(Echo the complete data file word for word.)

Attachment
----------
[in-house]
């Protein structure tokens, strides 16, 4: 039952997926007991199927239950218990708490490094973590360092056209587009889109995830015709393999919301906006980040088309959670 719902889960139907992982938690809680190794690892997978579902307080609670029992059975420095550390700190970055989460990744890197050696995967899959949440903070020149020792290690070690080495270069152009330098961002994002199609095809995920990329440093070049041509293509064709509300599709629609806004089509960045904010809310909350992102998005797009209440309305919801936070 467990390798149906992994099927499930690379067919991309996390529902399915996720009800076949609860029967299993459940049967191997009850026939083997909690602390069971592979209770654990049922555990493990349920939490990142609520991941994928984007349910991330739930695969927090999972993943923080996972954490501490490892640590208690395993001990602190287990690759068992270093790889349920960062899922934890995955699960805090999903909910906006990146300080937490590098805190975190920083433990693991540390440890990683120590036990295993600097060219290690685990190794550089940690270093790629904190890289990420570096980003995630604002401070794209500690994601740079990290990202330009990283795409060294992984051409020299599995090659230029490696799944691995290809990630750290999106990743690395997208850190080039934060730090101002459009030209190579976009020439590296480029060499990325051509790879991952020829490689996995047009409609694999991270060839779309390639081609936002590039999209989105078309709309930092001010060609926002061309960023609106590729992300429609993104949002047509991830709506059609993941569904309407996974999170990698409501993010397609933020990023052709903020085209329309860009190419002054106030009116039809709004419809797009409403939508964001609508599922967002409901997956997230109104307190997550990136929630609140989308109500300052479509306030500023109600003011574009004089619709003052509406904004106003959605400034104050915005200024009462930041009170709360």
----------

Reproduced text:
[in-house]
């Protein structure tokens, strides 16, 4: 039952997926007991199927239950218990708490490094973590360092056209587009889109995830015709393999919301906006980040088309959670 719902889960139907992982938690809680190794690892997978579902307080609670029992059975420095550390700190970055989460990744890197050696995967899959949440903070020149020792290690070690080495270069152009330098961002994002199609095809995920990329440093070049041509293509064709509300599709629609806004089509960045904010809310909350992102998005797009209440309305919801936070 467990390798149906992994099927499930690379067919991309996390529902399915996720009800076949609860029967299993459940049967191997009850026939083997909690602390069971592979209770654990049922555990493990349920939490990142609520991941994928984007349910991330739930695969927090999972993943923080996972954490501490490892640590208690395993001990602190287990690759068992270093790889349920960062899922934890995955699960805090999903909910906006990146300080937490590098805190975190920083433990693991540390440890990683120590036990295993600097060219290690685990190794550089940690270093790629904190890289990420570096980003995630604002401070794209500690994601740079990290990202330009990283795409060294992984051409020299599995090659230029490696799944691995290809990630750290999106990743690395997208850190080039934060730090101002459009030209190579976009020439590296480029060499990325051509790879991952020829490689996995047009409609694999991270060839779309390639081609936002590039999209989105078309709309930092001010060609926002061309960023609106590729992300429609993104949002047509991830709506059609993941569904309407996974999170990698409501993010397609933020990023052709903020085209329309860009190419002054106030009116039809709004419809797009409403939508964001609508599922967002409901997956997230109104307190997550990136929630609140989308109500300052479509306030500023109600003011574009004089619709003052509406904004106003959605400034104050915005200024009462930041009170709360």